Alexander Johnson,    Raluca Sanders, Elle Johnson, Henriette Ivanans                  and Roberta Olson

                  Alexander Johnson,  Raluca Sanders, Elle Johnson, Henriette Ivanans
                 and Roberta Olson

                                               Henriette and me

                                               Henriette and me

I had been planning on posting a piece today about the management of time in narrative, which is a common stumbling block for so many writers, but I’m going to save it for next week because I want to write about the awards ceremony I attended last night for the first annual Allegra Johnson Prize in Memoir and Novel Writing at the UCLA Extension Writer’s Program. Everything that is good and noble and uplifting about writing was present at this event, and it made me very proud of what I do, and proud to be part of a community of writers. You guys are part of that community, too, so I wanted to share a bit about the evening so you could feel some of the love and inspiration.
 
I know that this post comes on the hills of my gushy piece about my dad last week, but I guess June – the season of graduations and weddings – just brings that out. I’ll post some nitty-gritty nuts and bolts writing advice next week, I promise!
 
Allegra Johnson was a student in one of my memoir writing classes at the Writer’s Program. She was young and vibrant and a talented writer who won several Scholastic Writing Awards as a teen and was an enthusiastic devotee of the Writer’s Program. A few months after my class, Allegra died. (I wrote in these pages about the shock of her untimely death here.) Her parents, Roberta Olsen and Alexander Johnson, decided to establish a writing prize in her honor, and they invited me to join them in helping to design the prize and in being an inaugural judge, which was a huge honor.
 
All Writer’s Program memoir instructors were invited to recommend students, and students were required to submit 25 pages of a work in progress, plus additional materials (an outline of their book and an essay about the Writer’s Program role in their development).  The initial rounds of judging were done by a group of instructors who did not know the names of the entered writers.
 
It was a delightful surprise to learn that the writer I put forth, Henriette Ivanans, was selected as one of three finalists for her memoir, Every Pill Has a Story – a memoir about illness, addiction, and how to save a marriage -- and it was a thrill when Roberta and Alexander selected Henriette for the grand prize.
 
Roberta and Alexander flew in yesterday from New York for the awards ceremony, which was an intimate dinner that included the other two finalists, Elle Johnson and Raluca Sanders, their inspiring teacher, Erika Schickel, and Linda Venis, Program Director or the Writers' Program.
 
So here’s the scene: we’re in a little room at the back of an Italian restaurant on the Westside of Los Angeles on an evening when President Obama’s visit has caused the city even worse than normal traffic gridlock. We are there because a young woman met a tragic end, and we are there because every one of the finalists is a writer who is trying to make meaning from something tragic in their own lives -- addiction, sexual abuse and murder. It hardly seems like the set up for a celebration.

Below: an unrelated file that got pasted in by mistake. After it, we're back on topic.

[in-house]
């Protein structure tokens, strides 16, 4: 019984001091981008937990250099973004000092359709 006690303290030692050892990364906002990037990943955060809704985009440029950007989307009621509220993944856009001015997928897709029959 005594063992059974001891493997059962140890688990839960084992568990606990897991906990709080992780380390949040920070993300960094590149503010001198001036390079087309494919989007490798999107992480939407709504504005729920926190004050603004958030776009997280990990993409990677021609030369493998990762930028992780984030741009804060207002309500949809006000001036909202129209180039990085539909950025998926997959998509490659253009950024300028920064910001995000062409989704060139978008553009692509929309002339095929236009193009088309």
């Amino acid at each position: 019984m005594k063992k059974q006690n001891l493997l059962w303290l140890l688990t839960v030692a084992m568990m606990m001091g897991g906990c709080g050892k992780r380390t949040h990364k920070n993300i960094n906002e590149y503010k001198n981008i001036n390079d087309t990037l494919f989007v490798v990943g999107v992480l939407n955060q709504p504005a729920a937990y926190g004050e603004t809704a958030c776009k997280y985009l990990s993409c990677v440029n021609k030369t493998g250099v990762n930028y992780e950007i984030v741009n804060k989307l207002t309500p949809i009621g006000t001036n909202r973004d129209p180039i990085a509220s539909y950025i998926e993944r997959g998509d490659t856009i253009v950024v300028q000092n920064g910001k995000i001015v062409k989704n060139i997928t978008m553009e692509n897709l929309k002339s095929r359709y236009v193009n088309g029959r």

Except that it was.
 
Roberta and Alexander are true patrons of the arts. They clearly believe that art can transform lives, and the way they have lived their own lives reflect this belief. Roberta is Curator of Drawings at The New York Historical Society and the author of many books herself, including several on the work of John Audubon. Both she and Alexander spoke with passion and eloquence about painters, dancers, musicians, and writers, and it was dazzling to hear them connect the dots between creators and their creations. These are people who know what it takes to create something from nothing – the courage, the passion, the persistence and the pain – and who know that the act of creation can serve as a powerful counterpoint to the difficult realities of being alive on this planet. I was so moved by the brave and gracious way they turned their own heartache into creative possibilities for other people.
 
With their joy in the creative process at the center, we had a fabulous, wide-ranging conversation about books and writing and writers and movies and TV cop dramas and the opening pages of The Goldfinch and the genius of the Writer's Program, but my favorite part was listening to each of the finalists express their gratitude for being selected. There really is no greater gift to a writer than being seen, being heard. We need that more than air and water. We need than more than paper and ink. It’s why any of us bothers to write to begin with.
 
Allegra will never get to see her books published or to hold them in her hands. She will not have the privilege of hearing a reader say, “Your book touched me,” “Your book inspired me,” or “Your book made me laugh.” But thanks to the generosity of her parents, her spirit lives on in these writers who still have the chance to make that dream come true.
 

None of us knows how many days we have left to do all the things we want to do in our lives. The clock is ticking for all of us.  You may not win a prize this week, you may not have a toast raised to your work anytime soon, but the fact that you can even do it? It’s reason enough to celebrate.

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